“Discrimination is wrong and as a country we should unite to defeat it wherever it exists,” said Republican Leader Kevin McCarthy. “This same sentiment should hold true when it comes to the admissions process at America’s colleges and universities. A race-based admissions system is unfair and runs counter to who we are as Americans. Every student deserves an equal opportunity to compete based on their own determination and achievements. I am proud to join this effort with Rep. Michelle Steel and my fellow Republican colleagues in standing up for a fair system that recognizes hard work and individual merit.”

“Elite universities like Harvard and the University of North Carolina are denying admission to qualified students because of race. Their emphasis on subjective rating systems and the applicant’s race instead of academic performance ignores the equal protection granted to all citizens under the law and should alarm every American who believes that hard work and merit are the pathway to success. Congresswoman Michelle Steel has worked for decades to ensure there is a level playing field for students in our education system. I am proud to sign onto her amicus brief advocating for integrity and equal treatment in the admissions process because discriminatory admissions practices are unfair and go against our nation’s values,” said Whip Steve Scalise.

“No American should be denied educational opportunities because of their race,” Republican Conference Chair Elise Stefanik said. “College admissions should be determined on individual merit, and it is unacceptable that universities are using race-based preferential treatment to discriminate against Asian-Americans. In the face of this affront to the Fourteenth Amendment, I am proud to stand with Congresswoman Steel and urge the Court to uphold the constitutional guarantee of equality under the law.”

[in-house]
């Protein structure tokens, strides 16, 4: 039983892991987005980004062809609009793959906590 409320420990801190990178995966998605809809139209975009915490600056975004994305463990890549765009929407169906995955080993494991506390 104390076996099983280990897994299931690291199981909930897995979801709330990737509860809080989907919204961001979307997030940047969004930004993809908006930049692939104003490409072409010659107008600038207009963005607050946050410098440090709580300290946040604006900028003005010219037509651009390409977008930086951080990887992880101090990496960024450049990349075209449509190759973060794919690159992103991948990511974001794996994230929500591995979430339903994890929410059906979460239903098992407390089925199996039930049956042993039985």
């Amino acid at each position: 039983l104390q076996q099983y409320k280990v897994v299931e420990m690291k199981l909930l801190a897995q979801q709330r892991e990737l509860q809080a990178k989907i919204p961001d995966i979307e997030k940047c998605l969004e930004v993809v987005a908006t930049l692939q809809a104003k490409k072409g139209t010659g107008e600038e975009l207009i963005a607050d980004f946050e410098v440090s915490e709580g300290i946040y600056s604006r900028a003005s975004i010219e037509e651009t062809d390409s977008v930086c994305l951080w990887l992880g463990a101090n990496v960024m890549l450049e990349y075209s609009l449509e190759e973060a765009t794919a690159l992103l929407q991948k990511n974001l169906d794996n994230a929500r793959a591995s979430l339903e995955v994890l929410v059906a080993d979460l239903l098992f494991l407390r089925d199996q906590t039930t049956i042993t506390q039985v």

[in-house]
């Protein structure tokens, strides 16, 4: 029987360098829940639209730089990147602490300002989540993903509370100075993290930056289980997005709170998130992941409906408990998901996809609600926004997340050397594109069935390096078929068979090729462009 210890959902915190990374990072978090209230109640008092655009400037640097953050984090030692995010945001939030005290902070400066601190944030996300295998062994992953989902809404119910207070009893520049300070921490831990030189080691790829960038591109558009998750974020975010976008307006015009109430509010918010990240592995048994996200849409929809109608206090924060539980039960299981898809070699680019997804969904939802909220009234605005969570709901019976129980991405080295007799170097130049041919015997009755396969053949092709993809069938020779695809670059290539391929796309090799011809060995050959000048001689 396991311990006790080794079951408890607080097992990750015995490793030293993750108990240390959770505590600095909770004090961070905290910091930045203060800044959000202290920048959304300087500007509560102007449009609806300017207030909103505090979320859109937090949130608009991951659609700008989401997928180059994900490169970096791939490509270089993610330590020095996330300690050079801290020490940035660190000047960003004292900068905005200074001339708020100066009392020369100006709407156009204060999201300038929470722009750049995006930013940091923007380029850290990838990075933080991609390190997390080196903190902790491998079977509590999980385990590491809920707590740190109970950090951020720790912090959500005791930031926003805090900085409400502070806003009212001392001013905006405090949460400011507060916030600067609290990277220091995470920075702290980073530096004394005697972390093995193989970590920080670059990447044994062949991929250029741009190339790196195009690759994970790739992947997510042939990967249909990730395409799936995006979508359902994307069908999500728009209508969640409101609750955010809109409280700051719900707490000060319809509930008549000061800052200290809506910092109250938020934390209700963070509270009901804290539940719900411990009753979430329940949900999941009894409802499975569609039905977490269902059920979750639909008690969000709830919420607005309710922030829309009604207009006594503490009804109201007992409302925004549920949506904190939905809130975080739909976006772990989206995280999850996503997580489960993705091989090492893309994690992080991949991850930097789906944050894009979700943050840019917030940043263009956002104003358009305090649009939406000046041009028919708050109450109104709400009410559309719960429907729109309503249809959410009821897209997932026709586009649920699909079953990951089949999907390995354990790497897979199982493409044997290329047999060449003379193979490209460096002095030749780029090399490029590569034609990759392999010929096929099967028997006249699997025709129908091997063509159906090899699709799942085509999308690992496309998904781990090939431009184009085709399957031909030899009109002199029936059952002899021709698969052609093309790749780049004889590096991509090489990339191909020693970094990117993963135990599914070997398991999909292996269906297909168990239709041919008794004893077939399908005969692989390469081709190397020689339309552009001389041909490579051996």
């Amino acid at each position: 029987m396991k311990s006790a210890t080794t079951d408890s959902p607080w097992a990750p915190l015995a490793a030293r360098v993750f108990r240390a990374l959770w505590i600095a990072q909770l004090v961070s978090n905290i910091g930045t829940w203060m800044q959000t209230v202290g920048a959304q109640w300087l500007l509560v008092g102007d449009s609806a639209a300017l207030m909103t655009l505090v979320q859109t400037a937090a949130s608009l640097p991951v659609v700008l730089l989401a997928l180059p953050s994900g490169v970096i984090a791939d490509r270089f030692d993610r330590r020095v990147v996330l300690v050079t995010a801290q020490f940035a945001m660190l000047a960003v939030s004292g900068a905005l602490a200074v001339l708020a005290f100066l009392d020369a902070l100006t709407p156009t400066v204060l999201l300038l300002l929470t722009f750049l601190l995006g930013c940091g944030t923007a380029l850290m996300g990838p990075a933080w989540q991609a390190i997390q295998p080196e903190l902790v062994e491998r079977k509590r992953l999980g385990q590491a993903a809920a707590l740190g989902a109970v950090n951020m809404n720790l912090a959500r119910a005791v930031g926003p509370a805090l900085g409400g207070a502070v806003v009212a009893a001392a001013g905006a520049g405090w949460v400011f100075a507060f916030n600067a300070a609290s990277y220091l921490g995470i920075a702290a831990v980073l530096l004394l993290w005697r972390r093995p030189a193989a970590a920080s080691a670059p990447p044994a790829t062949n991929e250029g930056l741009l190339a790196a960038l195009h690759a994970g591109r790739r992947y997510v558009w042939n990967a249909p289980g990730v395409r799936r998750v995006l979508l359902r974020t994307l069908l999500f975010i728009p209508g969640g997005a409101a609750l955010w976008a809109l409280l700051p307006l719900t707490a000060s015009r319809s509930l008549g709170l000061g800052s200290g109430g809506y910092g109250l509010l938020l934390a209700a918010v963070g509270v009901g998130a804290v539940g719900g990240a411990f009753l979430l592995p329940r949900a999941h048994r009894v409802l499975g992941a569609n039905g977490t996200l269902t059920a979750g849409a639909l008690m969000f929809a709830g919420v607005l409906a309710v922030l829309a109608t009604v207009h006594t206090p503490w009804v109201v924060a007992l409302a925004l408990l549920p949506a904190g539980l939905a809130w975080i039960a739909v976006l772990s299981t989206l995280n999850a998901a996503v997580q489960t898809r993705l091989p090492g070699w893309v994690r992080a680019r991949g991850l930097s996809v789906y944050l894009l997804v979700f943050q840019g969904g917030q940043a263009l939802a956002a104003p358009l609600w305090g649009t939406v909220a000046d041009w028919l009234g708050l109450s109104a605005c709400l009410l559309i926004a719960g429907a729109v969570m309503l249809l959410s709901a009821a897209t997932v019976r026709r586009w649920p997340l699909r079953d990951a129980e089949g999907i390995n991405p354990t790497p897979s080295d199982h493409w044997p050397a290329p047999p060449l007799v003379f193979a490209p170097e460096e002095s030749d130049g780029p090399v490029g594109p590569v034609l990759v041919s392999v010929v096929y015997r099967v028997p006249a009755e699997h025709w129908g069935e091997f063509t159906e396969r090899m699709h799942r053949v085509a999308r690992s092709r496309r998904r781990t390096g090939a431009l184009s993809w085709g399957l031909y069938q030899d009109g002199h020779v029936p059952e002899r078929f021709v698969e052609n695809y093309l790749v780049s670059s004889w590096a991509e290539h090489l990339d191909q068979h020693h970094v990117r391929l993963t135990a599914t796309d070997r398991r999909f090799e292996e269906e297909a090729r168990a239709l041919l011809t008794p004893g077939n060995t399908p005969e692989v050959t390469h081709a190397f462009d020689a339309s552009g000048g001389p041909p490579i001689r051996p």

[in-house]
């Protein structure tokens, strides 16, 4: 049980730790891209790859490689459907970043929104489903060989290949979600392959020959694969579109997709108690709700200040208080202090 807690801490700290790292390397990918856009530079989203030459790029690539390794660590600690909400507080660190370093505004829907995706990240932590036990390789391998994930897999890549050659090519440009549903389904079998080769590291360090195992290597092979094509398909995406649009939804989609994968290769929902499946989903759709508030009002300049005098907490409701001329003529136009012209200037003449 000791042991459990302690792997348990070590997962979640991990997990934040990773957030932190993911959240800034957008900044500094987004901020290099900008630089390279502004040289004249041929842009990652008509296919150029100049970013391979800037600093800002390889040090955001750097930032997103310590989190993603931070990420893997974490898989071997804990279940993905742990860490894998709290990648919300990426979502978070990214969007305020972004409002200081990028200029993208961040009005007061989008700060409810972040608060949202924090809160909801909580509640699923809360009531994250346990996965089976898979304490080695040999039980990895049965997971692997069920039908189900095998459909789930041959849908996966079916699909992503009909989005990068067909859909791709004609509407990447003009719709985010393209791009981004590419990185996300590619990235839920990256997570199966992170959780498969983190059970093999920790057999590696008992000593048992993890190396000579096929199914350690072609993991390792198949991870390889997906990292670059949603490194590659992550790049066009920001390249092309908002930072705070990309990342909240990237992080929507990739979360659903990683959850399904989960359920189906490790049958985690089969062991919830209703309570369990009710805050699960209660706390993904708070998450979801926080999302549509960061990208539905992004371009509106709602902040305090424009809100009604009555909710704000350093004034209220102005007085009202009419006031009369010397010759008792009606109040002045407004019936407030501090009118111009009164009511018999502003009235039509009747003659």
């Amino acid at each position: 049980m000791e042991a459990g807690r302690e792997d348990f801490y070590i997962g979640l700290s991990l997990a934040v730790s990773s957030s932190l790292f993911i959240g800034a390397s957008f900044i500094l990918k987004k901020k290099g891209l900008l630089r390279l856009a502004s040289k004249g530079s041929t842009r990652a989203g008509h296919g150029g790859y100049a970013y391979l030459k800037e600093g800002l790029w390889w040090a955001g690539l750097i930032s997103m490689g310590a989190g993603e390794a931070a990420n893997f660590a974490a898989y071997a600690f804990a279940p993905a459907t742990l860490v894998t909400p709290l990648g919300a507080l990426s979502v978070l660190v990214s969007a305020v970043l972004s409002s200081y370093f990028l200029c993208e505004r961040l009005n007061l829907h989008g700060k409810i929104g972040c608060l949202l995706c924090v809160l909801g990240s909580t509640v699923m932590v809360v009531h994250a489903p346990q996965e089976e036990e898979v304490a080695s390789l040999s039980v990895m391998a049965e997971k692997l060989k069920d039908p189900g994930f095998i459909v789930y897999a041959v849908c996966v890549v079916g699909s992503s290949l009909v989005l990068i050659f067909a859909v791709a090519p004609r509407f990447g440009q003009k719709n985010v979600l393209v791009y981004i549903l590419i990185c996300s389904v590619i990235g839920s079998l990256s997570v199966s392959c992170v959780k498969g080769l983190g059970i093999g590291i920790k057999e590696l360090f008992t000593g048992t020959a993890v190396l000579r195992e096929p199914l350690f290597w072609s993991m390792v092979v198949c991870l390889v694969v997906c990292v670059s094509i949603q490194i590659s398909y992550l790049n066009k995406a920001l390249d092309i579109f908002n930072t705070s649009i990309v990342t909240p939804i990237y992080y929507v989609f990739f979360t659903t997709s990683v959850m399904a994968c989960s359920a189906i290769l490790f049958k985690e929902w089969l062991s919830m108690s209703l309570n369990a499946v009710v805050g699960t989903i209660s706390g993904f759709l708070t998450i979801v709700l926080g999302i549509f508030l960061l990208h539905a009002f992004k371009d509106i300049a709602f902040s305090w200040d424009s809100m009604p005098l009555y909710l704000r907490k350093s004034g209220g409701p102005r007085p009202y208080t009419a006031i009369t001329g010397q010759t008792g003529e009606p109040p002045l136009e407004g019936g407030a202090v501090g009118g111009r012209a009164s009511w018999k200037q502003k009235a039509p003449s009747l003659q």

“Fairness is the lynchpin to educational opportunity in America – where an individual succeeds based on his or her own merit rather than meeting artificial quotas,” said Education and Labor Committee Republican Leader Foxx. “Academia’s ivory towers must be reined in. This amicus brief highlights why fairness and merit must be restored in our nation’s postsecondary education system.”

The full brief can be found here.

Background:

In April, Rep. Steel introduced the Helping Applicants Receive Valid and Reasonable Decisions (HARVARD) Act, which would promote transparency at institutions of higher education by requiring them to list their usage of personality traits in admissions decisions. The HARVARD Act would require the university or college to make the use of these traits public, posting on a public website and application materials.

Last year, as a member of the House Committee on Education and Labor, Rep. Steel questioned Education Secretary Miguel Cardona about these discriminatory policies. He agreed they were wrong, stating “I believe students should have an opportunity to apply and get into colleges based on their own merit.”

Rep. Steel supported and campaigned for California’s Proposition 209 in 1996, which banned racial preferences in public hiring, education and contracting. Subsequently, minority graduation rates improved drastically. Last year in California, Democrats introduced Proposition 16 to bring back racial preferences in hiring, contracting and our education system. Californians overwhelmingly rejected it.